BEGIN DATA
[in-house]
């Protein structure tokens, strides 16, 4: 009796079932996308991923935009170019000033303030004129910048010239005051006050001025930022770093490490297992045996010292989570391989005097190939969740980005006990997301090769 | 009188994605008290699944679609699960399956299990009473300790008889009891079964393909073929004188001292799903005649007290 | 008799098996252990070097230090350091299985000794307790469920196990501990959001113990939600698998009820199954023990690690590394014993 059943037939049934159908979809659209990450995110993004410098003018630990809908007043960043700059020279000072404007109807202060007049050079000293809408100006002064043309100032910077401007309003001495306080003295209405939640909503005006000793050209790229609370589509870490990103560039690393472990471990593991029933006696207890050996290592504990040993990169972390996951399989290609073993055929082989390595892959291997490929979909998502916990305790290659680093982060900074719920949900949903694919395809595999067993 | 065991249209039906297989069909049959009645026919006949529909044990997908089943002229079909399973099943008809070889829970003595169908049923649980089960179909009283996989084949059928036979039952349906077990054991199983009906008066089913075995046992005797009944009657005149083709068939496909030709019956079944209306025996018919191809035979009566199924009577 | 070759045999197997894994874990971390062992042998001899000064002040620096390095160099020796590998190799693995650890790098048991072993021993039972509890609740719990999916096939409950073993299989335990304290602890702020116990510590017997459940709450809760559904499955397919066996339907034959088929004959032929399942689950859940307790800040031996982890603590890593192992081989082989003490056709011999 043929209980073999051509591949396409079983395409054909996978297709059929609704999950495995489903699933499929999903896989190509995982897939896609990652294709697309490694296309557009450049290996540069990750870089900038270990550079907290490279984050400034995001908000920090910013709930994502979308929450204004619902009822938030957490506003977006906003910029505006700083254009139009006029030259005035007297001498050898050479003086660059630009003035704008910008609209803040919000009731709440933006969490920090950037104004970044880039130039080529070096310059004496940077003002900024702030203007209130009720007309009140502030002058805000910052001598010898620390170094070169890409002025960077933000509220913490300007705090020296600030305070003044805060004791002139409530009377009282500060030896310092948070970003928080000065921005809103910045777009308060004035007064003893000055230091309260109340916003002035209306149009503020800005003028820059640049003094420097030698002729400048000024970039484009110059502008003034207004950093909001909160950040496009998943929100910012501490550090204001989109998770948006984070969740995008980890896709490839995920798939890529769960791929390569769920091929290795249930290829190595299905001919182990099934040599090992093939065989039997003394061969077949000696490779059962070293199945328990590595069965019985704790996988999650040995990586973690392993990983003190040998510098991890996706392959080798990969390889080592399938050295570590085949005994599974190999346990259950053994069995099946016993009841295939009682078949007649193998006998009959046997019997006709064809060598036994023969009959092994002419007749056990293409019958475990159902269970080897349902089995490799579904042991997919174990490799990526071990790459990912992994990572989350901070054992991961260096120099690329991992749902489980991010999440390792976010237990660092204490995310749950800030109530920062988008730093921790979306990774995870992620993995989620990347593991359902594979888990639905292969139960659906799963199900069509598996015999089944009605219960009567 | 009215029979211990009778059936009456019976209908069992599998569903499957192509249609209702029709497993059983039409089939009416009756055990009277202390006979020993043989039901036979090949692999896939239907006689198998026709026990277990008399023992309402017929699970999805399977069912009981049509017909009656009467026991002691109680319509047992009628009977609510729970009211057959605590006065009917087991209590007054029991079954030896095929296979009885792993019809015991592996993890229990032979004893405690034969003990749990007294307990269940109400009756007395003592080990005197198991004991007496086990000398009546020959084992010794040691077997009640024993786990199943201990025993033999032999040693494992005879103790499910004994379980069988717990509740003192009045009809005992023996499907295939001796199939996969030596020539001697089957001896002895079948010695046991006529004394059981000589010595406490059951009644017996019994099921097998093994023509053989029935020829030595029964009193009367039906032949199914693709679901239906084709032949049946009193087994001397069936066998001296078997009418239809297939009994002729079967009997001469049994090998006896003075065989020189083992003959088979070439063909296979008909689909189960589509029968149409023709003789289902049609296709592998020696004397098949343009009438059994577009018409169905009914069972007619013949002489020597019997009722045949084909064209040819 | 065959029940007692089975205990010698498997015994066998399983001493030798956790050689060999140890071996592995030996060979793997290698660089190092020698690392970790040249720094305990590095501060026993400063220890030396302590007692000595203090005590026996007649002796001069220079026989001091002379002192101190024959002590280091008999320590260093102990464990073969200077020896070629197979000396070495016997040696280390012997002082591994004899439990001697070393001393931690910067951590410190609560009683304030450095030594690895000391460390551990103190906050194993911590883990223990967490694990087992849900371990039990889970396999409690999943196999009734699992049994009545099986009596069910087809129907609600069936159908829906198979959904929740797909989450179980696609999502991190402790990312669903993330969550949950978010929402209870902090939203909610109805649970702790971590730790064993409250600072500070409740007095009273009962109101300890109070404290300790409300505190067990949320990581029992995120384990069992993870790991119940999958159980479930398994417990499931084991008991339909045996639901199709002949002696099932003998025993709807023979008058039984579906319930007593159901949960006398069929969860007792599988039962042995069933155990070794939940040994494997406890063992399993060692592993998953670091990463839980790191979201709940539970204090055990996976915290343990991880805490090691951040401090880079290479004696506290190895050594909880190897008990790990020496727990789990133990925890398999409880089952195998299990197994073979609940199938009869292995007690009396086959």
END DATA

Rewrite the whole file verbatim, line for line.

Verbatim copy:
[in-house]
């Protein structure tokens, strides 16, 4: 009796079932996308991923935009170019000033303030004129910048010239005051006050001025930022770093490490297992045996010292989570391989005097190939969740980005006990997301090769 | 009188994605008290699944679609699960399956299990009473300790008889009891079964393909073929004188001292799903005649007290 | 008799098996252990070097230090350091299985000794307790469920196990501990959001113990939600698998009820199954023990690690590394014993 059943037939049934159908979809659209990450995110993004410098003018630990809908007043960043700059020279000072404007109807202060007049050079000293809408100006002064043309100032910077401007309003001495306080003295209405939640909503005006000793050209790229609370589509870490990103560039690393472990471990593991029933006696207890050996290592504990040993990169972390996951399989290609073993055929082989390595892959291997490929979909998502916990305790290659680093982060900074719920949900949903694919395809595999067993 | 065991249209039906297989069909049959009645026919006949529909044990997908089943002229079909399973099943008809070889829970003595169908049923649980089960179909009283996989084949059928036979039952349906077990054991199983009906008066089913075995046992005797009944009657005149083709068939496909030709019956079944209306025996018919191809035979009566199924009577 | 070759045999197997894994874990971390062992042998001899000064002040620096390095160099020796590998190799693995650890790098048991072993021993039972509890609740719990999916096939409950073993299989335990304290602890702020116990510590017997459940709450809760559904499955397919066996339907034959088929004959032929399942689950859940307790800040031996982890603590890593192992081989082989003490056709011999 043929209980073999051509591949396409079983395409054909996978297709059929609704999950495995489903699933499929999903896989190509995982897939896609990652294709697309490694296309557009450049290996540069990750870089900038270990550079907290490279984050400034995001908000920090910013709930994502979308929450204004619902009822938030957490506003977006906003910029505006700083254009139009006029030259005035007297001498050898050479003086660059630009003035704008910008609209803040919000009731709440933006969490920090950037104004970044880039130039080529070096310059004496940077003002900024702030203007209130009720007309009140502030002058805000910052001598010898620390170094070169890409002025960077933000509220913490300007705090020296600030305070003044805060004791002139409530009377009282500060030896310092948070970003928080000065921005809103910045777009308060004035007064003893000055230091309260109340916003002035209306149009503020800005003028820059640049003094420097030698002729400048000024970039484009110059502008003034207004950093909001909160950040496009998943929100910012501490550090204001989109998770948006984070969740995008980890896709490839995920798939890529769960791929390569769920091929290795249930290829190595299905001919182990099934040599090992093939065989039997003394061969077949000696490779059962070293199945328990590595069965019985704790996988999650040995990586973690392993990983003190040998510098991890996706392959080798990969390889080592399938050295570590085949005994599974190999346990259950053994069995099946016993009841295939009682078949007649193998006998009959046997019997006709064809060598036994023969009959092994002419007749056990293409019958475990159902269970080897349902089995490799579904042991997919174990490799990526071990790459990912992994990572989350901070054992991961260096120099690329991992749902489980991010999440390792976010237990660092204490995310749950800030109530920062988008730093921790979306990774995870992620993995989620990347593991359902594979888990639905292969139960659906799963199900069509598996015999089944009605219960009567 | 009215029979211990009778059936009456019976209908069992599998569903499957192509249609209702029709497993059983039409089939009416009756055990009277202390006979020993043989039901036979090949692999896939239907006689198998026709026990277990008399023992309402017929699970999805399977069912009981049509017909009656009467026991002691109680319509047992009628009977609510729970009211057959605590006065009917087991209590007054029991079954030896095929296979009885792993019809015991592996993890229990032979004893405690034969003990749990007294307990269940109400009756007395003592080990005197198991004991007496086990000398009546020959084992010794040691077997009640024993786990199943201990025993033999032999040693494992005879103790499910004994379980069988717990509740003192009045009809005992023996499907295939001796199939996969030596020539001697089957001896002895079948010695046991006529004394059981000589010595406490059951009644017996019994099921097998093994023509053989029935020829030595029964009193009367039906032949199914693709679901239906084709032949049946009193087994001397069936066998001296078997009418239809297939009994002729079967009997001469049994090998006896003075065989020189083992003959088979070439063909296979008909689909189960589509029968149409023709003789289902049609296709592998020696004397098949343009009438059994577009018409169905009914069972007619013949002489020597019997009722045949084909064209040819 | 065959029940007692089975205990010698498997015994066998399983001493030798956790050689060999140890071996592995030996060979793997290698660089190092020698690392970790040249720094305990590095501060026993400063220890030396302590007692000595203090005590026996007649002796001069220079026989001091002379002192101190024959002590280091008999320590260093102990464990073969200077020896070629197979000396070495016997040696280390012997002082591994004899439990001697070393001393931690910067951590410190609560009683304030450095030594690895000391460390551990103190906050194993911590883990223990967490694990087992849900371990039990889970396999409690999943196999009734699992049994009545099986009596069910087809129907609600069936159908829906198979959904929740797909989450179980696609999502991190402790990312669903993330969550949950978010929402209870902090939203909610109805649970702790971590730790064993409250600072500070409740007095009273009962109101300890109070404290300790409300505190067990949320990581029992995120384990069992993870790991119940999958159980479930398994417990499931084991008991339909045996639901199709002949002696099932003998025993709807023979008058039984579906319930007593159901949960006398069929969860007792599988039962042995069933155990070794939940040994494997406890063992399993060692592993998953670091990463839980790191979201709940539970204090055990996976915290343990991880805490090691951040401090880079290479004696506290190895050594909880190897008990790990020496727990789990133990925890398999409880089952195998299990197994073979609940199938009869292995007690009396086959």